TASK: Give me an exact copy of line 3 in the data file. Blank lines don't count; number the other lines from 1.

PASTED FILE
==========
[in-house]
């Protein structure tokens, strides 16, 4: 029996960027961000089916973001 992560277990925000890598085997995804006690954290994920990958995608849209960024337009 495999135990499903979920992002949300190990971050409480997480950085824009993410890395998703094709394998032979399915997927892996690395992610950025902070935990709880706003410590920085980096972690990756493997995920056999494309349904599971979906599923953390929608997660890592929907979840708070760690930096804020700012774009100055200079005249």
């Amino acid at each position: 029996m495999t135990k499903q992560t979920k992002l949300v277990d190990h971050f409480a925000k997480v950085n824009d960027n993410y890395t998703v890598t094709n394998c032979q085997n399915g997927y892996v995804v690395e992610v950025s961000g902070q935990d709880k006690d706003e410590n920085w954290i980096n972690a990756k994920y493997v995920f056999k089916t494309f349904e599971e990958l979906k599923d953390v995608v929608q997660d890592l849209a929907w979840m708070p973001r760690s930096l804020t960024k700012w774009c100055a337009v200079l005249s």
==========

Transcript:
């Amino acid at each position: 029996m495999t135990k499903q992560t979920k992002l949300v277990d190990h971050f409480a925000k997480v950085n824009d960027n993410y890395t998703v890598t094709n394998c032979q085997n399915g997927y892996v995804v690395e992610v950025s961000g902070q935990d709880k006690d706003e410590n920085w954290i980096n972690a990756k994920y493997v995920f056999k089916t494309f349904e599971e990958l979906k599923d953390v995608v929608q997660d890592l849209a929907w979840m708070p973001r760690s930096l804020t960024k700012w774009c100055a337009v200079l005249s």